Monday, June 22, 2020
Ward 3 Councilman Kenneth Stokes honored Hinds County Sheriff Lee Vance and the Jackson Advocate newspaper on Friday as part of a Jackson Juneteenth celebration.
He proclaimed Juneteenth, 2020 in Ward 3, as Sheriff Lee Vance Day and The Jackson Advocate Newspaper Day, respectively.
Juneteenth is a yearly celebration of the end of slavery in the United States, honoring June 19 in 1865 when Union Army Gen. Gordon Granger announced in Galveston, Texas, that all slaves in Texas were free. It was primarily observed in Texas but has spread across the country.
The downtown celebration in Jackson was outside on the Congress Street side of the Hinds County Sheriff's office, which also borders the Jackson Police Department’s headquarters. It featured a mobile grilling station serving food to law-enforcement officers from both the Sheriff's office and JPD.
‘We Don’t Have That Kind of Problem Here in Hinds County’
Stokes said he chose Vance as an honoree in recognition of his long-time service to the people of the community. "We see what's going on all over the country, and we are so very blessed that we don't have that kind of problem here in Hinds County, and in the City of Jackson,” Stokes said. “It is because of the Sheriff's Department's caring heart. Lee Vance is a humble and highly respected role model and law enforcement chief executive."
Jackson, however, has seen its own share of police-brutality cases, including before Vance stepped down as police chief in late December 2017. He successfully ran for sheriff last fall.
Mayor Chokwe W. Lumumba on Friday responded to some of Jackson’s cases of police shootings, beatings and potential choking incidents by signing an executive order that included banning JPD officers from using chokeholds or shooting at moving vehicles, and requiring officers to report any violation of the order.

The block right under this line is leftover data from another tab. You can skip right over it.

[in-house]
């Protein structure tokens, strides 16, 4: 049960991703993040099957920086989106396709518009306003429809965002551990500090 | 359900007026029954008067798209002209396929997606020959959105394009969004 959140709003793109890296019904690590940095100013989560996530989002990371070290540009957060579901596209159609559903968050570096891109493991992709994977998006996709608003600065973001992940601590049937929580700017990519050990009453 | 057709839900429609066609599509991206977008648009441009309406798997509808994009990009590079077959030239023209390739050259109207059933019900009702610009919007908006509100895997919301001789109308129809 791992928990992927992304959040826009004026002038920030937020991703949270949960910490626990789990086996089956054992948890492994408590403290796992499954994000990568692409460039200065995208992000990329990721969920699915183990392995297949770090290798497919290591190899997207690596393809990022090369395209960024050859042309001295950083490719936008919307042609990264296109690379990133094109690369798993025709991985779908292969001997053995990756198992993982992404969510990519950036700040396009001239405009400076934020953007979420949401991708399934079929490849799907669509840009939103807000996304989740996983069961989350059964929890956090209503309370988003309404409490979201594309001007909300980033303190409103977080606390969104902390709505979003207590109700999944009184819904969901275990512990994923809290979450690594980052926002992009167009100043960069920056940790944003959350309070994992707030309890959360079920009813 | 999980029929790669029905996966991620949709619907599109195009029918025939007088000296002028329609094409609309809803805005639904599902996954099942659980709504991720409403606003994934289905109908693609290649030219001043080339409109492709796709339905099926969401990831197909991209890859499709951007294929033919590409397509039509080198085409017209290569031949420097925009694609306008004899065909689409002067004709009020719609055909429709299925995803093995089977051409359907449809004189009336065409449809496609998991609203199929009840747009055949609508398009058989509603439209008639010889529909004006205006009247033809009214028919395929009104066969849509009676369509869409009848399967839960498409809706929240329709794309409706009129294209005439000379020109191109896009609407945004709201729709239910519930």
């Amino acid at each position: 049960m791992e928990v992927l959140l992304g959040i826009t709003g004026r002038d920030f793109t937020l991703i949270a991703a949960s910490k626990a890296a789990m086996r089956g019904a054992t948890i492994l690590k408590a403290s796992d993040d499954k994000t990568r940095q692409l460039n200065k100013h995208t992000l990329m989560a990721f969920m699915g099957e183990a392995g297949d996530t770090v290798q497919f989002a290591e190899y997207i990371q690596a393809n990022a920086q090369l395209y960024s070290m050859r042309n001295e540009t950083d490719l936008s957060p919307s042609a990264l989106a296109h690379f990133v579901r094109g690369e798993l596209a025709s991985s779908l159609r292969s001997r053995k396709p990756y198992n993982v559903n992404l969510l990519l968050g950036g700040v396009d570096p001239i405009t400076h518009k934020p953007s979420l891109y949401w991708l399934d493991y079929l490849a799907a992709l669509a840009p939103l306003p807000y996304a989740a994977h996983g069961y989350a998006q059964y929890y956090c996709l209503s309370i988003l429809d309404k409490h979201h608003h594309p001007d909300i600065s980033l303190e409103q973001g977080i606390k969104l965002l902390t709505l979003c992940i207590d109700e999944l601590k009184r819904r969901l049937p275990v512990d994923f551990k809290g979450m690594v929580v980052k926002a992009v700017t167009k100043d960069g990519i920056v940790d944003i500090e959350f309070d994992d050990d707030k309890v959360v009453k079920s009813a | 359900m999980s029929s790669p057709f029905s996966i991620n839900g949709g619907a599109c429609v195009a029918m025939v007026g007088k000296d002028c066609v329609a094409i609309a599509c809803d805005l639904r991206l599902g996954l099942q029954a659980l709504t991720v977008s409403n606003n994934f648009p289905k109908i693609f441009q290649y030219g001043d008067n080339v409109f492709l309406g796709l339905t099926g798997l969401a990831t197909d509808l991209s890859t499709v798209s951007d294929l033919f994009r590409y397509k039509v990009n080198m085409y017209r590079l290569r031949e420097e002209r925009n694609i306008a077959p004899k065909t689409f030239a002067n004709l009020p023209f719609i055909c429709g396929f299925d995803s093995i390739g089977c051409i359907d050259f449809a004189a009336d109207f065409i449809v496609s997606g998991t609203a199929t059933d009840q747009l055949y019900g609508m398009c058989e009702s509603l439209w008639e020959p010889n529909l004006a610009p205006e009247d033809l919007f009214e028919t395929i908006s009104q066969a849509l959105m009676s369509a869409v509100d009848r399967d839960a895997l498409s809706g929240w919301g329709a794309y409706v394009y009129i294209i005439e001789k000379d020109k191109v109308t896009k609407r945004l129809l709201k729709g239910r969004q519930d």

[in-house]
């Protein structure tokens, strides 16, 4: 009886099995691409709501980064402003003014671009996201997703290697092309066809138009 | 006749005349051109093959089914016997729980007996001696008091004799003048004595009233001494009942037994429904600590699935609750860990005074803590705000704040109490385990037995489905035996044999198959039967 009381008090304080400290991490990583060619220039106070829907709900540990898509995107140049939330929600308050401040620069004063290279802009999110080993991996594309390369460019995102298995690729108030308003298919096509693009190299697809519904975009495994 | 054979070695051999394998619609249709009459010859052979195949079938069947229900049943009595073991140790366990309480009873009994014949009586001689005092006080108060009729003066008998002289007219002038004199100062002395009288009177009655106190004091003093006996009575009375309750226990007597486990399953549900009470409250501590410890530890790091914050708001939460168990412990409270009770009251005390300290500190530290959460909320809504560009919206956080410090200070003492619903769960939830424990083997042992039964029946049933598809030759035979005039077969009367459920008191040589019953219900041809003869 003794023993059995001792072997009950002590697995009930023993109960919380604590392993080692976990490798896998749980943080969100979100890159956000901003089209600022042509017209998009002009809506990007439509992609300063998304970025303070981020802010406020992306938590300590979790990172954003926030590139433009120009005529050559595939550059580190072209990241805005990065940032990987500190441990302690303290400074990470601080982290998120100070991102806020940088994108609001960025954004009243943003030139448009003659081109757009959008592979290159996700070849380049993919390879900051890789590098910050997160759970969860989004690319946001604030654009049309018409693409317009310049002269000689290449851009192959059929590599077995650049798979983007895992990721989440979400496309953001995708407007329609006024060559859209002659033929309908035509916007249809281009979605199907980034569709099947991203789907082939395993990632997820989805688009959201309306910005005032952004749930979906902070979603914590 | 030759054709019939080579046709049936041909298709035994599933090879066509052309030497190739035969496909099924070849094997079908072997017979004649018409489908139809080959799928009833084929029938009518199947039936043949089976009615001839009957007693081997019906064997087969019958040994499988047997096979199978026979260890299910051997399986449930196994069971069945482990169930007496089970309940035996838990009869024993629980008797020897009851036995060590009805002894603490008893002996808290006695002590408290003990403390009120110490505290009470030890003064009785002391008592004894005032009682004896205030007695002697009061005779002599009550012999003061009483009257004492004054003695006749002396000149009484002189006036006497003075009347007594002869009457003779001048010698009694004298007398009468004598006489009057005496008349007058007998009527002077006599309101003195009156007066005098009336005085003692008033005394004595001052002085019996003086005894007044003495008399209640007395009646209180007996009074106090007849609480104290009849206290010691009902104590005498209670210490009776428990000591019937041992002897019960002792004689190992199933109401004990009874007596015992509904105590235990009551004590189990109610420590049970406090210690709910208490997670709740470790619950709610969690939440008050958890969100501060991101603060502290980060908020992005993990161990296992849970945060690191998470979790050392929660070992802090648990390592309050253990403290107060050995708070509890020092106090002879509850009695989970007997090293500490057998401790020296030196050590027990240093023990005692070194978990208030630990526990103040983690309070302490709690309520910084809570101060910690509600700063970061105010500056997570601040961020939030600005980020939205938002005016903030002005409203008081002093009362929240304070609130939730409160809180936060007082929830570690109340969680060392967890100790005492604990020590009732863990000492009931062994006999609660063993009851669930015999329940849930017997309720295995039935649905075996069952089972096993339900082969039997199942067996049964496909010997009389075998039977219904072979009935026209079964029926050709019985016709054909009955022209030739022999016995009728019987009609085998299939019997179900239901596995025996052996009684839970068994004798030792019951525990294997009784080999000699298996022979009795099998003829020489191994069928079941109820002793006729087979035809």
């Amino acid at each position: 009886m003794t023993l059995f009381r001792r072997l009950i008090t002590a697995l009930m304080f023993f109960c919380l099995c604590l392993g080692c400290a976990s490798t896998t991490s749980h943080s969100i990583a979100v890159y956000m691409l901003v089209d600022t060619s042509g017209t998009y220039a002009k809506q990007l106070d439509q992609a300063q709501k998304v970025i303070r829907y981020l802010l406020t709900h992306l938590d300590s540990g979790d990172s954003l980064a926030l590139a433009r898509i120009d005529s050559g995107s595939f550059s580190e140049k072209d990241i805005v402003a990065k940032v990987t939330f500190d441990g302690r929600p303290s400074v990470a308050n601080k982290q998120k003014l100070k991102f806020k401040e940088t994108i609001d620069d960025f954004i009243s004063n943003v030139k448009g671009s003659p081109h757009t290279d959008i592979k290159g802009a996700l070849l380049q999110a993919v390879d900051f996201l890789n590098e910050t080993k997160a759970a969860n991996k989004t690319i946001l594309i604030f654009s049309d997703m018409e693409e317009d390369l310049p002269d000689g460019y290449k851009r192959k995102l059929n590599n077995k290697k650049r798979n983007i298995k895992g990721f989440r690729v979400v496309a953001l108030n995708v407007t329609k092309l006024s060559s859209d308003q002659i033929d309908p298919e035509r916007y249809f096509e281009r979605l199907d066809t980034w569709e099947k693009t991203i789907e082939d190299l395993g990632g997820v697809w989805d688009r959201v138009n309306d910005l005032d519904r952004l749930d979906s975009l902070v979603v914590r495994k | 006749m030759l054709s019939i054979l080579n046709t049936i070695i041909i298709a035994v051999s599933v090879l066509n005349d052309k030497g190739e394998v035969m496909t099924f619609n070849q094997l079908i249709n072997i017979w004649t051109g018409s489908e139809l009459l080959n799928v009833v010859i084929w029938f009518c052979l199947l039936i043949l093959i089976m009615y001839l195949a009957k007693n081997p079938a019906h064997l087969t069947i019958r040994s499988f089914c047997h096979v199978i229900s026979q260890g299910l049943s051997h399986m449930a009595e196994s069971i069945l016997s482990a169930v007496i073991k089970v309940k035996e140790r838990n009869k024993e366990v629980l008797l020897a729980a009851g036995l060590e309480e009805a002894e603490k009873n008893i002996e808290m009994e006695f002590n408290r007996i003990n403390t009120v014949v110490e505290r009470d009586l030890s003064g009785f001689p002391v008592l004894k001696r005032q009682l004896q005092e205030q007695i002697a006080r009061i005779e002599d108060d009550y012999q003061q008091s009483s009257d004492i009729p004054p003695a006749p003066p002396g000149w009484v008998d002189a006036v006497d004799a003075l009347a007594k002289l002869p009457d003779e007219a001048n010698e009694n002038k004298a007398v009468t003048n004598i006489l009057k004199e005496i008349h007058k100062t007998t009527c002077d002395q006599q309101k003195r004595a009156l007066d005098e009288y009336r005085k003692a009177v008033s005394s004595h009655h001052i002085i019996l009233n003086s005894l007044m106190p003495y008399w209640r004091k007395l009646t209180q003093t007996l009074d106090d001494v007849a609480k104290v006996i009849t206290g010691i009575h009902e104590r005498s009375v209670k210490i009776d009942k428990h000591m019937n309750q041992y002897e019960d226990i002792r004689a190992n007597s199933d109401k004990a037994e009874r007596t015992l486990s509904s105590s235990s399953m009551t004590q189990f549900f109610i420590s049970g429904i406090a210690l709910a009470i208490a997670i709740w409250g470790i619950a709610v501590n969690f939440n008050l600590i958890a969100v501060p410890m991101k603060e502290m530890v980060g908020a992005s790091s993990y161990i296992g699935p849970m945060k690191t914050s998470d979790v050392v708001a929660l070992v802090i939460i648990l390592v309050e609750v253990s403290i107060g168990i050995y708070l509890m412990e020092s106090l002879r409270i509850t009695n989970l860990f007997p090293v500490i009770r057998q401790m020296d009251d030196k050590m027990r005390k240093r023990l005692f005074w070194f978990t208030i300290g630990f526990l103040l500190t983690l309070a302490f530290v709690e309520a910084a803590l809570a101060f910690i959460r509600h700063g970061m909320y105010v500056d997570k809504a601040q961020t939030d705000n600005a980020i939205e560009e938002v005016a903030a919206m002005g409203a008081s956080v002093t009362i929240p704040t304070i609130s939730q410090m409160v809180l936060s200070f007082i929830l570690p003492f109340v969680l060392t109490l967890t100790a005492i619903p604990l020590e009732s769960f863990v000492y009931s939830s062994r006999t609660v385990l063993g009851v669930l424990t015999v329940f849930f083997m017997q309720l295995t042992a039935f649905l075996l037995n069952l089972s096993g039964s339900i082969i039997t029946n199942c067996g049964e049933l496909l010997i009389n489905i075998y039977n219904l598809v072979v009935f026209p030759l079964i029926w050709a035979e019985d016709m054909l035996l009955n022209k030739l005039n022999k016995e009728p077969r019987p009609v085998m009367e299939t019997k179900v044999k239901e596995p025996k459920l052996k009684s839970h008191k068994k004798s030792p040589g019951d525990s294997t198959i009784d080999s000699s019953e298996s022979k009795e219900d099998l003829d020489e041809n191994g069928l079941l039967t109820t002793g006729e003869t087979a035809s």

Vance recently led a charge to develop a stronger SWAT team to help counter violence in Jackson, Byram and Hinds County.
Stokes’ proclamation praised Vance as a leader in the community who "rose through the ranks of law enforcement to head the largest law enforcement jurisdiction in the state of Mississippi, as the former chief of the Jackson Police Department and now holds the elected office of Hinds County Sheriff."
Vance, who grew up on Wood Street in Jackson, said he appreciated the award and that the day was a joyous moment for him. "During my 30-plus years in law enforcement, I have been blessed to receive a lot of awards and a lot of honors," he said. "This is so special to me; this has elevated itself perhaps to the top."
The sheriff praised Stokes’ responsiveness to his community. "Councilman Stokes is not only a great public servant, but he also is a friend of mine, and I just appreciate him very much," he added.
"I want to thank God for giving us the strength to do what we do every day," he said. "And I want to thank the outstanding staff that I have with me."
‘Keeping the Freedom-fighting Legacy’
Stokes in the second proclamation that he signed recognized the place of the Jackson Advocate newspaper in the history of the Black press.
He said the newspaper, which is the oldest African American newspaper in Mississippi, is a "highly respected journalistic expression of the hopes and struggles of Black people in Mississippi."
The Ward 3 councilman hailed the paper, now run by Deanne Tisdale-Johnson, as a "national treasure.” The weekly paper first published in 1938 at the time Jim Crow laws were the legal tool to segregate and oppress African Americans. He said the newspaper is "keeping the freedom-fighting legacy" and "empowerment mission."
Stokes said he had first observed the Juneteenth celebration as a student in Texas, and "when I came back from Texas to Mississippi, we started celebrating Juneteenth, and we kept it going."
Email story tips to city/county reporter Kayode Crown at [email protected]. Follow him on Twitter at @kayodecrown.